Mental Health Awareness Month: 3 Ideas You Can Use to Support Students

Sarah SaidBlog, Connect Better, Reflect Better, Self Care Better


  • Students of all ages should be taught about mental health.
  • Teach students about the science behind your brain and mental health.
  • Find ways for them to share what they learn with others.
  • Teach them the value of mindfulness and how to incorporate it into their lives.

It’s May. Yikes! The school year is ALMOST OVER! This is when we are planning field days, preparing students for high school final exams, and getting dressed for spirit days. We have students exhibit behaviors that are much different than what we saw earlier in the year. But, what we sometimes forget is that May is Mental Health Awareness Month. We need to see this as an opportunity to teach our students about what mental health is, destigmatize mental health disorders in our school, and help our students find strategies to regulate their mental health.

Give students time to do recreational activities for the sake of mental health and presence. Students at a young age need to be taught the importance of presence now more than ever. Click To Tweet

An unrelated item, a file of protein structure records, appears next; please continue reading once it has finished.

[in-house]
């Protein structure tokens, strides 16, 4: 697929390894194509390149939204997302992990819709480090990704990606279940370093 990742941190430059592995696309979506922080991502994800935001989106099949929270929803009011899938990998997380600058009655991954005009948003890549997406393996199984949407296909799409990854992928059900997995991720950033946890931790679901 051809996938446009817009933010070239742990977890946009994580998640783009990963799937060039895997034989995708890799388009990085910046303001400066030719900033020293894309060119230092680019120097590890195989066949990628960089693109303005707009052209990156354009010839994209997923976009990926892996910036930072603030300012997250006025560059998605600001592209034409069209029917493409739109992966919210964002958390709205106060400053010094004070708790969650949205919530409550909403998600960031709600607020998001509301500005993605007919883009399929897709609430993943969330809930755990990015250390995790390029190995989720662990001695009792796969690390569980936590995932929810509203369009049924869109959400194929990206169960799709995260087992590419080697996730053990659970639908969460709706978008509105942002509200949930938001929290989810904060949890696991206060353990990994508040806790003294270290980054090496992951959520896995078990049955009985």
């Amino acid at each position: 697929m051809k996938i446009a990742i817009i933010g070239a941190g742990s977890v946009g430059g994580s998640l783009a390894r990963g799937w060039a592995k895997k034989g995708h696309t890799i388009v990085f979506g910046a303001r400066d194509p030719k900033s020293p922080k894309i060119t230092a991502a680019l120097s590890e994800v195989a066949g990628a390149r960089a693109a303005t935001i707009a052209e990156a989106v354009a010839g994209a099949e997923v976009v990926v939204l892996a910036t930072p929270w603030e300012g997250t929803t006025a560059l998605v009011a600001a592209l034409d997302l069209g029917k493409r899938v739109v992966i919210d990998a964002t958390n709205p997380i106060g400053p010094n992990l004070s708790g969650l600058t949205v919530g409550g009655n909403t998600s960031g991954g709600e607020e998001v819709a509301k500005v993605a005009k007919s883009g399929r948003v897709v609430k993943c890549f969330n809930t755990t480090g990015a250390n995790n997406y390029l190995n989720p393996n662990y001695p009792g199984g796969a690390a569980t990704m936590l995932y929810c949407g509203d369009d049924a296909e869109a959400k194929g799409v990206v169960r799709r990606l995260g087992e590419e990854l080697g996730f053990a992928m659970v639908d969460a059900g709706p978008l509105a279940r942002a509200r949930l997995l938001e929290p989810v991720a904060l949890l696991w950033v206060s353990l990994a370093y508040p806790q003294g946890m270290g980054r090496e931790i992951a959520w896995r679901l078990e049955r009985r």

What Can We Do?

Idea #1: Teach Students About Brain Science

In order to take care of your brain, you need to know your brain. With younger students, teaching them about their five senses (I know this is done often but in a more brain-sciencey way…) and how the senses interact with their feelings is so important. This may be through going on mindfulness walks in the community as the weather becomes nicer. Stop by a tree and teach kids to appreciate the tree and its properties. When you go back to the classroom, have a discussion or writing prompt about how our brains interacted with the tree and how they felt.

Older students may learn more about the different hemispheres of the brain and how it interacts with the world around them. When we teach kids to understand the growth mindset, we sometimes forget about the neuroplasticity end of the concept. Kids need to know that their brains can change over time. Having students work with clay modeling of brains can be helpful in this.